At the same time, limonene is also used in the form of a paint stripper, especially for removing paint from wood. It also serves as an aromatic substitute for turpentine.
In addition, limonene is also employed in the form of a solvent in a number of airplane glue models.
Philatelists use limonene in order to detach postage stamps that are self-adhesive from the envelopes. For the uninitiated, philately involves the study of postal stamps, postal history as well as other related things.
Since limonene is flammable, its use as a biofuel is also being considered.
Apart from the above mentioned uses of limonene, this compound can also be employed to dissolve an organic compound called polystyrene. Compared to its substitute, acetone, limonene is more environment friendly.
D-limonene is regularly used while preparing tissues for histology - which involves the study of microscopic anatomy of plant and animal cells and tissues. In such cases, D-limonene is used in the form of a less toxic alternative to xylene to clean up dehydrated specimens. In fact, cleaning agents are fluids that can be blended with alcohol (for instance ethanol or isopropanol). They can also be used with liquefied paraffin wax. Specimens are implanted in the blend to make cutting the thin sections easier for microscopy.
Limonene as well as its oxidation products cause irritation to the skin and the respiratory tract. Limonene-1.2-oxide, which comes into existence owing to aerial oxidation, is also known to be a skin sensitizer. Most cases of irritation that are reported involve prolonged industrial exposure to the unadulterated compound, for instance during making paints or degreasing.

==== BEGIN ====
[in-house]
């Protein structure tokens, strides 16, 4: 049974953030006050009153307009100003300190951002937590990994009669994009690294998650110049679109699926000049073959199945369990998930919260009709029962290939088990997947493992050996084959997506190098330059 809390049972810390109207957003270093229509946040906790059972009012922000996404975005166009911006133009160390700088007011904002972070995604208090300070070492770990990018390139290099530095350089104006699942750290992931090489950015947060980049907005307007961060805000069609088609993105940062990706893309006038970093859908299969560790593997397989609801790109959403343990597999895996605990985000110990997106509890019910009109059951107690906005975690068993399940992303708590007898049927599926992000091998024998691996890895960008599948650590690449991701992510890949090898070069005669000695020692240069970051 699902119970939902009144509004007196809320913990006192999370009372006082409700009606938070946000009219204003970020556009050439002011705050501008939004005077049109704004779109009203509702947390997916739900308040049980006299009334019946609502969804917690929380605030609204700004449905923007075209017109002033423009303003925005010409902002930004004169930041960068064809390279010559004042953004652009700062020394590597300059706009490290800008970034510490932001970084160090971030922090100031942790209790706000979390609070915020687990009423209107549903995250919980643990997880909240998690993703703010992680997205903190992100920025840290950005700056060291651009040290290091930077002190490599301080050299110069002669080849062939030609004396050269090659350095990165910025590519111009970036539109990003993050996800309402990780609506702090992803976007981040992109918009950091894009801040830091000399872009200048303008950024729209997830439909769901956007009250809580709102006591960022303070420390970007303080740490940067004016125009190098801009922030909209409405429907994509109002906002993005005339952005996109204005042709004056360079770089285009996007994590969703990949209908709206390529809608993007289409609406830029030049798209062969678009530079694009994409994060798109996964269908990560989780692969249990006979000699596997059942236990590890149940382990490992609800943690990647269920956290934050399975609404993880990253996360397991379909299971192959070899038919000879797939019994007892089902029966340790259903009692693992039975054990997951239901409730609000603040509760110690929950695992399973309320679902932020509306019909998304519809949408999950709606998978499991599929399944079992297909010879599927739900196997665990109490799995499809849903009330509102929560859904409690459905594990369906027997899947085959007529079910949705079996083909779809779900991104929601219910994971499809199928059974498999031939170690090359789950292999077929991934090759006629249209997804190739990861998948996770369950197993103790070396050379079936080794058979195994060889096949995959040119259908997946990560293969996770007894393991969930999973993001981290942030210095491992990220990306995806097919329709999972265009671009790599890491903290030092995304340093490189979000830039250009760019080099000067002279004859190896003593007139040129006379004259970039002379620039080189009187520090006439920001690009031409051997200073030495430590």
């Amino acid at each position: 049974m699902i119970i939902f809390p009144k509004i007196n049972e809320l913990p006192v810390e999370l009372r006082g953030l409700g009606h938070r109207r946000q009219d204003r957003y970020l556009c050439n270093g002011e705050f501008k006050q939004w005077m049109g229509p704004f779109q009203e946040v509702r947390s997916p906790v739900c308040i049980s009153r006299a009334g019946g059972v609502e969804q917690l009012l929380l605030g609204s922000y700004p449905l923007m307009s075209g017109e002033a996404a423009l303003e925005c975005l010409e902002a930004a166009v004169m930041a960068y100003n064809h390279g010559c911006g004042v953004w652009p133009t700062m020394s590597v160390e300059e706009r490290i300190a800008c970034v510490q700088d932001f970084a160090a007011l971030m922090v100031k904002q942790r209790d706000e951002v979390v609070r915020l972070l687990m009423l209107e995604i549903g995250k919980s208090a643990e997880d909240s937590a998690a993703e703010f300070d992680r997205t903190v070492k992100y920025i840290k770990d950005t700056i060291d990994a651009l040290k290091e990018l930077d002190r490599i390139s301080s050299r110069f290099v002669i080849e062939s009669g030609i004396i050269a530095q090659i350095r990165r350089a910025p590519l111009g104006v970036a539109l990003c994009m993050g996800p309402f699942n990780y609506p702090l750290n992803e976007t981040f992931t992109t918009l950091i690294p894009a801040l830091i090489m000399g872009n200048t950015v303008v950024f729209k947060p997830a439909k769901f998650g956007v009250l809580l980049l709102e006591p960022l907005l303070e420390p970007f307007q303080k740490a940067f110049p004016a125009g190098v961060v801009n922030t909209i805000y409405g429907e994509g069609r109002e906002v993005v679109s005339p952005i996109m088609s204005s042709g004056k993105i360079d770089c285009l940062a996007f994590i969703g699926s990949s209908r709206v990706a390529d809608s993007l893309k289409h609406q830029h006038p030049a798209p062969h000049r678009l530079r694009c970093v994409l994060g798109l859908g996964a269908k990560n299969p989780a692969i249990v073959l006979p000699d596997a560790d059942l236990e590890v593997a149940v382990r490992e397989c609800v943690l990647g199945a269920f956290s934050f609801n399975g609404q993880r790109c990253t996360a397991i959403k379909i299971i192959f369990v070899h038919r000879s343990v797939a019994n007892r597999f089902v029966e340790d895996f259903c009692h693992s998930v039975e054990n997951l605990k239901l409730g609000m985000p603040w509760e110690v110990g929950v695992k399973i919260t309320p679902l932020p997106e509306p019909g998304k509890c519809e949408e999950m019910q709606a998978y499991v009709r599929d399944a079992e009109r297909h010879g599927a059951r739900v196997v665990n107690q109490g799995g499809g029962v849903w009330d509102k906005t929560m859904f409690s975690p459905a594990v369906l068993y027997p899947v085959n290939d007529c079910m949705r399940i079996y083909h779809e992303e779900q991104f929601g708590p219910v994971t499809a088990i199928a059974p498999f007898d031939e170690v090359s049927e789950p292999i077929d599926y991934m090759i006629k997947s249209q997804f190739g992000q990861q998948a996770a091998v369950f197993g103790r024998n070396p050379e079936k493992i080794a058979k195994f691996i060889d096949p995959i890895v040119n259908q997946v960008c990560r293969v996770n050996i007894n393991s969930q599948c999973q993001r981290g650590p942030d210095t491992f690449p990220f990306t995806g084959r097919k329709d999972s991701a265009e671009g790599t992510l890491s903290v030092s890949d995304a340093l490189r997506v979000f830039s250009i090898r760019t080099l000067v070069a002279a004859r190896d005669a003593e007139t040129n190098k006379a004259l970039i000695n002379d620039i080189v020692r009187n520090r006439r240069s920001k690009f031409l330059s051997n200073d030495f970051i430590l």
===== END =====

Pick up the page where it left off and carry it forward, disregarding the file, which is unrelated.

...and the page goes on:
A study undertaken on patients suffering from dermatitis revealed that about 3 percent of the subjects were sensitive to limonene.
There was a time when it was believed that limonene was responsible for renal cancer in rodents, but now some researchers believe that this compound is an important chemo preventive agent having the potential to be used in the form of a dietary anti-cancer agent in humans. As of now, there is no proof that limonene has geno toxicity or carcinogenicity vis-à-vis humans.
However, the Carcinogenic Potency Project approximates that limonene is responsible for cancer in humans on a level that is roughly equal to cancer caused by coming in contact with caffeic acid through coffee consumption. Till now, there is no information regarding the health effects of D-limonene inhalation exposure in humans. If fact, scientists have also not undertaken any long-term inhalation research on laboratory animals.
As discussed earlier, though D-limonene is biodegradable, it has a very low flash point. Hence, this natural compound ought to be essentially treated as a harmful waste for disposal purposes.